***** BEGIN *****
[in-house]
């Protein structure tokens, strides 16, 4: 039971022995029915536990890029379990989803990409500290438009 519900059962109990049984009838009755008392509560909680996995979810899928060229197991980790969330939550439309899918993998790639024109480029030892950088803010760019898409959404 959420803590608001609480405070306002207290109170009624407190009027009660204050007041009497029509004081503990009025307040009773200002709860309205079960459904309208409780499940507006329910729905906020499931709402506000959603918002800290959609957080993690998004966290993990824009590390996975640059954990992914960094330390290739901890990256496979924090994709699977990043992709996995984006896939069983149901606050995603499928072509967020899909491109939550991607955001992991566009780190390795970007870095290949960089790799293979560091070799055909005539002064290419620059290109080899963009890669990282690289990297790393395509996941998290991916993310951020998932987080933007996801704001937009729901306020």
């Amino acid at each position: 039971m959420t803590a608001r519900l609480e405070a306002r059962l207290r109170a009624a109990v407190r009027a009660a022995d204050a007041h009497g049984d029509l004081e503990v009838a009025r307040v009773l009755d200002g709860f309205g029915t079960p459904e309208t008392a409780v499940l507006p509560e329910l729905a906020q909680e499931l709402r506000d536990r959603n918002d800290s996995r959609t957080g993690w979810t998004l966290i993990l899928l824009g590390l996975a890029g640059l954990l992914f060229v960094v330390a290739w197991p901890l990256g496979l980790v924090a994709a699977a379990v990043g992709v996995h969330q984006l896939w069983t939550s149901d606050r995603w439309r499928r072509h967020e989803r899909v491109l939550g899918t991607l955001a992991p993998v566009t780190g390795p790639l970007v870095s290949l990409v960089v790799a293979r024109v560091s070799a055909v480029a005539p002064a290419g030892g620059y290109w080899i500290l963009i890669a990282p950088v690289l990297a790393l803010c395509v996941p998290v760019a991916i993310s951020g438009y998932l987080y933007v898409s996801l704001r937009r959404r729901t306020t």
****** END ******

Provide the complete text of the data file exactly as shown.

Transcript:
[in-house]
């Protein structure tokens, strides 16, 4: 039971022995029915536990890029379990989803990409500290438009 519900059962109990049984009838009755008392509560909680996995979810899928060229197991980790969330939550439309899918993998790639024109480029030892950088803010760019898409959404 959420803590608001609480405070306002207290109170009624407190009027009660204050007041009497029509004081503990009025307040009773200002709860309205079960459904309208409780499940507006329910729905906020499931709402506000959603918002800290959609957080993690998004966290993990824009590390996975640059954990992914960094330390290739901890990256496979924090994709699977990043992709996995984006896939069983149901606050995603499928072509967020899909491109939550991607955001992991566009780190390795970007870095290949960089790799293979560091070799055909005539002064290419620059290109080899963009890669990282690289990297790393395509996941998290991916993310951020998932987080933007996801704001937009729901306020």
């Amino acid at each position: 039971m959420t803590a608001r519900l609480e405070a306002r059962l207290r109170a009624a109990v407190r009027a009660a022995d204050a007041h009497g049984d029509l004081e503990v009838a009025r307040v009773l009755d200002g709860f309205g029915t079960p459904e309208t008392a409780v499940l507006p509560e329910l729905a906020q909680e499931l709402r506000d536990r959603n918002d800290s996995r959609t957080g993690w979810t998004l966290i993990l899928l824009g590390l996975a890029g640059l954990l992914f060229v960094v330390a290739w197991p901890l990256g496979l980790v924090a994709a699977a379990v990043g992709v996995h969330q984006l896939w069983t939550s149901d606050r995603w439309r499928r072509h967020e989803r899909v491109l939550g899918t991607l955001a992991p993998v566009t780190g390795p790639l970007v870095s290949l990409v960089v790799a293979r024109v560091s070799a055909v480029a005539p002064a290419g030892g620059y290109w080899i500290l963009i890669a990282p950088v690289l990297a790393l803010c395509v996941p998290v760019a991916i993310s951020g438009y998932l987080y933007v898409s996801l704001r937009r959404r729901t306020t």